As for this story, it opens with rural people- who may be nomadic, semi-nomadic, or sedentary- engaging in a water dispute with a Shaykh Aḥmad, the subject of the biographical entry (and the author’s maternal great-grandfather), a detail by itself worthy of note. We next see a nomadic Turkmen family, though they are not really the center of the story as it turns out. At heart this anecdote is about the powers of insight of the saintly hero, and his ability in leading an adulterous disciple to repentance and restoration. Still, we get a glimpse of life among the Turkmen of Syria and their devotion to local saintly shaykhs (and the saintly shaykh’s respect for them), coupled with gender norms considerably laxer than those found in urban areas (gender segregation is not observed, and we get the sense that the wife is not veiled). Yet it is noteworthy that there is no explicit condemnation of these lax gender norms, or of the woman involved- rather, the responsibility for the sin that occurs is placed squarely on the errant urban male, who is made to confess his betrayal of hospitality by the saintly shaykh, then guided back to religious and social soundness through the shaykh’s tutelage.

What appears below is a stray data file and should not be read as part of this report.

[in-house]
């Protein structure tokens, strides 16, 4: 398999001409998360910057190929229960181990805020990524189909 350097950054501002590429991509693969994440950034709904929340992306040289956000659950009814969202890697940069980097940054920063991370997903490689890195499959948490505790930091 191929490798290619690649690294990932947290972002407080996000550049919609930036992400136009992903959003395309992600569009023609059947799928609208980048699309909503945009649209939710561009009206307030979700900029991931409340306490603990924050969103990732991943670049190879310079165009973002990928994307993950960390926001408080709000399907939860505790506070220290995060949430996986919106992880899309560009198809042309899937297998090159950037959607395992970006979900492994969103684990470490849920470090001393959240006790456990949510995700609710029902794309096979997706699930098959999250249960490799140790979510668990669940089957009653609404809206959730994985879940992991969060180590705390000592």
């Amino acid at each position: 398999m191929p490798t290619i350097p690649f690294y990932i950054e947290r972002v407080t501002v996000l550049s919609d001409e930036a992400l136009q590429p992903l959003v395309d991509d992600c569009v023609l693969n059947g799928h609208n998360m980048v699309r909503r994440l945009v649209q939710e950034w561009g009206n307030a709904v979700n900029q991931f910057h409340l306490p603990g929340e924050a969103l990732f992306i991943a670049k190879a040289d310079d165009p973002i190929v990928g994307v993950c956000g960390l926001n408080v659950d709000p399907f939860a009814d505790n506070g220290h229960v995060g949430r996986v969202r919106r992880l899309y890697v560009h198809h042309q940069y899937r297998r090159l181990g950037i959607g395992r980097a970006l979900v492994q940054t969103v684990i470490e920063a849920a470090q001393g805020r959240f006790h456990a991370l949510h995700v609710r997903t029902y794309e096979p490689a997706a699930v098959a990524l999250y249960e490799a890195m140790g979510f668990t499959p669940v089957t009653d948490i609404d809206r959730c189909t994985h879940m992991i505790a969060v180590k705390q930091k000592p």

My father the shaykh related to me that Ibn al-Qala’ī turned towards Antakiya due to a case against the shaykh [Aḥmad ibn ‘Abdū al-Raḥman al-Quṣayrī al-Kurdī, d. 1560] concerning water which the Banu al-Qala’ī were making claims on. He found along the way a khalīfa  of Shaykh Aḥmad, and he told the matter to him. The khalīfa said: ‘No, this is a futile matter; still, I will mediate between you and the shaykh.’ They agreed upon going to the village of the shaykh for reconciliation. Then night overtook them, so they stopped in a Turkmen tent , and the Turkmen received the khalīfa of Shaykh Aḥmad, in honor of the master, and showed him great hospitality. Then the Turkmen left after the evening prayers to tend to his flocks. He had a beautiful wife, and he left the two of them sleeping in the presence of his wife. When the cover of night fell, the khalīfa sought to seduce the wife, and she quickly responded and complied with his desire. Ibn al-Qala’ī perceived that, but the two supposed he was sleeping. When the khalīfa consummated his lust [lit. when he consummated what God had decreed for him], he settled down and went back to sleep.